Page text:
Category Archives: Western Theater

Primary Sources: Thoughts and Favorites

A primary source is defined as one produced by an eyewitness to an event offering their recollections. Some primary sources provide just basic facts with limited additional details. Other sources, like battle reports, provide more details but often offer little … Continue reading

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The Final Legacy of the Civil War Generation

The Civil War reshaped and defined the United States in ways still very visible today. That is enough for one generation, right? Yet the Civil War generation also led the United States throughout the late 19th Century of industrialization, expansion, … Continue reading

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Question of the Week: 12/17-12/23/18

We’ve been talking about the Battle of Fredericksburg a lot recently…so let’s give the Western Theater and campaigns in the deep South some attention. In your opinion, which winter battle/campaign in those regions was most important? Why?

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Railroads: The Louisville and Nashville Railroad

It is often underappreciated how the Louisville & Nashville Railroad’s status impacted the operations of Major General W.S. Rosecrans and the Army of the Cumberland. I discuss it in this except from my book about Stones River and Tullahoma: Throughout … Continue reading

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Chief Joseph: If not for Howard, “there would have been no war”

My favorite description of Oliver Otis Howard comes from historian Frank O’Reilly, who has called him “pious but vapid.” After the twin disasters that befell Howard’s Eleventh Corps at Chancellorsville and then, two months later, at Gettysburg, it’s always been … Continue reading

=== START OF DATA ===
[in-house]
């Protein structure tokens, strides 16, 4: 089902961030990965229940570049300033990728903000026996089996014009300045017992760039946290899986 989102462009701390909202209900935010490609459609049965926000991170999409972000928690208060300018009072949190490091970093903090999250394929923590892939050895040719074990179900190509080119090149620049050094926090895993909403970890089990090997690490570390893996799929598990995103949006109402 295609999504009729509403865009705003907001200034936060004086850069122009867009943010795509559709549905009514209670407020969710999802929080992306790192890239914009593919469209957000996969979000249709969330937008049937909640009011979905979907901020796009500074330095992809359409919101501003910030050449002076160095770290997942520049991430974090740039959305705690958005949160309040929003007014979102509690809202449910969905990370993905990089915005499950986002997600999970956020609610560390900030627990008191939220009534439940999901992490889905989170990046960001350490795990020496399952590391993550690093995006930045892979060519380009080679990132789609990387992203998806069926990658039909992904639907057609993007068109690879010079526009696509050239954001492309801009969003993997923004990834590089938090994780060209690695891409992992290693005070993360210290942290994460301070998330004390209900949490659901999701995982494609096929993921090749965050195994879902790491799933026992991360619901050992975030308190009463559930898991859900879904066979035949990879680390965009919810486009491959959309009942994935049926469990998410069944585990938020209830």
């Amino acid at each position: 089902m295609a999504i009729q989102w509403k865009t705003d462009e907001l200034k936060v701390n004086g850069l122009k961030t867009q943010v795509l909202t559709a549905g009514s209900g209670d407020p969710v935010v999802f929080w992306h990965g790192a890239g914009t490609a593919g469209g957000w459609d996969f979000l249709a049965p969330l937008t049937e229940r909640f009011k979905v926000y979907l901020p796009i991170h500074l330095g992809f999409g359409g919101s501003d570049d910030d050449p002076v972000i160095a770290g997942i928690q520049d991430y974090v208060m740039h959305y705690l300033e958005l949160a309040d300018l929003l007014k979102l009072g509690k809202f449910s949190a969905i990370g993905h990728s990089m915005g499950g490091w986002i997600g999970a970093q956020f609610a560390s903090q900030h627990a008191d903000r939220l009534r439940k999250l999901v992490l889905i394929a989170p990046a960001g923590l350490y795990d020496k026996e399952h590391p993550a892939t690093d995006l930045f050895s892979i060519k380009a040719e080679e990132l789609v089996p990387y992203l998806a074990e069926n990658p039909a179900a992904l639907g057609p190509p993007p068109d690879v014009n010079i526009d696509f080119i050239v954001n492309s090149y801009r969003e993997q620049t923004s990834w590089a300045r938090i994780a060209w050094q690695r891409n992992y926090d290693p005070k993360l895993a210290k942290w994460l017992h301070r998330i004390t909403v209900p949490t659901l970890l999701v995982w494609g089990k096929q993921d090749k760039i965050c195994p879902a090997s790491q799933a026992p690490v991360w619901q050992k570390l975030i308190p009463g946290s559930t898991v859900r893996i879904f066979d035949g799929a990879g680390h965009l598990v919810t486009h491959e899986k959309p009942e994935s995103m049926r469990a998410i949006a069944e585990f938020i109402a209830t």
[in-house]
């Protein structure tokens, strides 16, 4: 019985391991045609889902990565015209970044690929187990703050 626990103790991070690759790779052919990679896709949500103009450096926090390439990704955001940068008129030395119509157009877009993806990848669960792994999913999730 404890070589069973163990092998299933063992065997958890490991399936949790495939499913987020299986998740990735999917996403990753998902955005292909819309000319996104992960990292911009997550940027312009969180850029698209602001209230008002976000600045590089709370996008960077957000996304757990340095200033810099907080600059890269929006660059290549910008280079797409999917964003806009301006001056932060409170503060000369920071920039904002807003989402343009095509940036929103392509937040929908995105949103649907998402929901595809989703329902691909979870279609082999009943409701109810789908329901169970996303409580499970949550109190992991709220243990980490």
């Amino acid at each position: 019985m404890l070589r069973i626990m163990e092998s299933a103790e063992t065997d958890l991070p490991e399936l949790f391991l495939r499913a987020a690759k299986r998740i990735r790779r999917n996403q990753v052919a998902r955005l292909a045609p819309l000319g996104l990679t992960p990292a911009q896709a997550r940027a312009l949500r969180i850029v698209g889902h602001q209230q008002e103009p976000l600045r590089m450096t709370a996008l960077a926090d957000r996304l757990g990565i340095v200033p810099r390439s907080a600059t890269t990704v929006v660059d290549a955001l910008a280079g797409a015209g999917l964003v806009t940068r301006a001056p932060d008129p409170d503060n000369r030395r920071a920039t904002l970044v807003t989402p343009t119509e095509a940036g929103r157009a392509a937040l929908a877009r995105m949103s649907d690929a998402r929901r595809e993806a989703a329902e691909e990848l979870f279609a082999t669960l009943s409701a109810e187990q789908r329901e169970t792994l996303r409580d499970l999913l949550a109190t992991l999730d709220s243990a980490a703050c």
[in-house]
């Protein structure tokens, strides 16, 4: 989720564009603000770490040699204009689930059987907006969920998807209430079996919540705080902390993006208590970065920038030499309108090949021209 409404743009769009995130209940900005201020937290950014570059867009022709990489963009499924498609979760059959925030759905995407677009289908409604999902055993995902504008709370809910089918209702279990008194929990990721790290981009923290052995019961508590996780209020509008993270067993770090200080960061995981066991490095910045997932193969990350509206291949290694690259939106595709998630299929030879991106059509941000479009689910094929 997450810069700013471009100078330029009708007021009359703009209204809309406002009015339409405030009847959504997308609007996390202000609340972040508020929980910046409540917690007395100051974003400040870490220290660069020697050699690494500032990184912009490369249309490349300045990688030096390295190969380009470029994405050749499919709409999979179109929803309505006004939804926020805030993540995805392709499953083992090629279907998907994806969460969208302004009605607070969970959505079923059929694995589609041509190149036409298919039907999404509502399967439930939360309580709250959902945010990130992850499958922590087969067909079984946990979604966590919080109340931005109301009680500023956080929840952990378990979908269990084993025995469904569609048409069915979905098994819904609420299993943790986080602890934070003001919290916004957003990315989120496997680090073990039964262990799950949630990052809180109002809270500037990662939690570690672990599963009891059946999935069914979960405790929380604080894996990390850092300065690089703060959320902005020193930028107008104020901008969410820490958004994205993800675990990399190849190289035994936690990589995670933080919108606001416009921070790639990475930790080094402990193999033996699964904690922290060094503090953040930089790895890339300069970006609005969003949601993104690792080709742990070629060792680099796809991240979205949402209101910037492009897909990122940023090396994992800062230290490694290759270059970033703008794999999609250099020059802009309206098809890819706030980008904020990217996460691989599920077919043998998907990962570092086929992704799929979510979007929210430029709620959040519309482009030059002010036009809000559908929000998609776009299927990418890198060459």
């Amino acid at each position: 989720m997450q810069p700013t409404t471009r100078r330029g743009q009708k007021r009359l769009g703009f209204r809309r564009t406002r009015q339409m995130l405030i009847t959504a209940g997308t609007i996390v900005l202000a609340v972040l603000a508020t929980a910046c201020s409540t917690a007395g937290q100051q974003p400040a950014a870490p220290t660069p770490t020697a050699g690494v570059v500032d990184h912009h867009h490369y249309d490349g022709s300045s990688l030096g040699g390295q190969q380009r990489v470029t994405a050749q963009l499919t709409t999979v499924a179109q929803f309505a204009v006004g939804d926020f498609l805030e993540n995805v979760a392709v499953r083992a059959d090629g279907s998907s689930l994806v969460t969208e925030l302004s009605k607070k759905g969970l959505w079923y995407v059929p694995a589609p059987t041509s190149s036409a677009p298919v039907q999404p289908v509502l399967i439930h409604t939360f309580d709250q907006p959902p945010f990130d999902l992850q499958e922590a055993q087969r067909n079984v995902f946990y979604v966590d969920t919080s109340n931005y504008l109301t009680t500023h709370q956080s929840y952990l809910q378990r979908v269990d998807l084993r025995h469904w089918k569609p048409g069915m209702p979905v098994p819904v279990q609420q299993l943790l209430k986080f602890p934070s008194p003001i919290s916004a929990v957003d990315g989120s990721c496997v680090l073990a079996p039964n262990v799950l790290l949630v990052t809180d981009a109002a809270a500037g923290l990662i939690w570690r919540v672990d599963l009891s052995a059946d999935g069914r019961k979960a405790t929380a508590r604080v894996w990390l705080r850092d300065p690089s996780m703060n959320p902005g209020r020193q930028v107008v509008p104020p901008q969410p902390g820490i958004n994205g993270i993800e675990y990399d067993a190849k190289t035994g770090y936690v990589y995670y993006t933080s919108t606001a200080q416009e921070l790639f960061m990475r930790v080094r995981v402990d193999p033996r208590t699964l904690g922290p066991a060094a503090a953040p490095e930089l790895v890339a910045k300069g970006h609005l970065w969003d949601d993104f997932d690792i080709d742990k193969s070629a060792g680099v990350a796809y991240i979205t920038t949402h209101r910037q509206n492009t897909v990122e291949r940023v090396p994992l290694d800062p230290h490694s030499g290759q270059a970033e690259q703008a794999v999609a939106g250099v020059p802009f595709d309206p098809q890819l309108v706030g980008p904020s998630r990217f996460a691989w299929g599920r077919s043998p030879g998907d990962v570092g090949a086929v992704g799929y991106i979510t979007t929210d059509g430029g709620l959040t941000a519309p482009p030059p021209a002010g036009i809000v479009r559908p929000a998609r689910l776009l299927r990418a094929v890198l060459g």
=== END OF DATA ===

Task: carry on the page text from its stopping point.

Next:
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Polk’s Resting Place

Leonidas Polk remains something of an elusive figure to military historians. He owed his high rank to his friendship with Jefferson Davis. But Polk could have risen up the officer ranks on his own. He was charismatic, well-connected, wealthy, and … Continue reading

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Unvexed Waters: Mississippi River Squadron, Part 2

Part I of this post introduced the unprecedented U.S. Army Western Gunboat Flotilla—soon to be reorganized as the U.S. Navy Mississippi River Squadron—and carried it through the victorious battles of Forts Henry and Donelson, Tennessee, in February 1862. The next … Continue reading

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The Dead Angle

“The Dead Angle,” from Sam Watkins’ Co. Aytch, Chapter XII: The First and Twenty-seventh Tennessee Regiments will ever remember the battle of “Dead Angle,” which was fought June 27th, on the Kennesaw line, near Marietta, Georgia. It was one of … Continue reading

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Wood-Choppers Along the Kennesaw Line

“The battles of the Kennesaw line were fought for weeks. Cannonading and musketry firing was one continual thing. It seemed that shooting was the order of the day, and pickets on both sides kept up a continual firing, that sounded … Continue reading

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Unvexed Waters: Mississippi River Squadron, Part I

History offers few examples other than the Civil War and Vietnam of extensive operations on inland shallow waters involving specialized classes of war vessels commanded and manned by naval personnel. The struggle for the Mississippi River, the spine of America, … Continue reading

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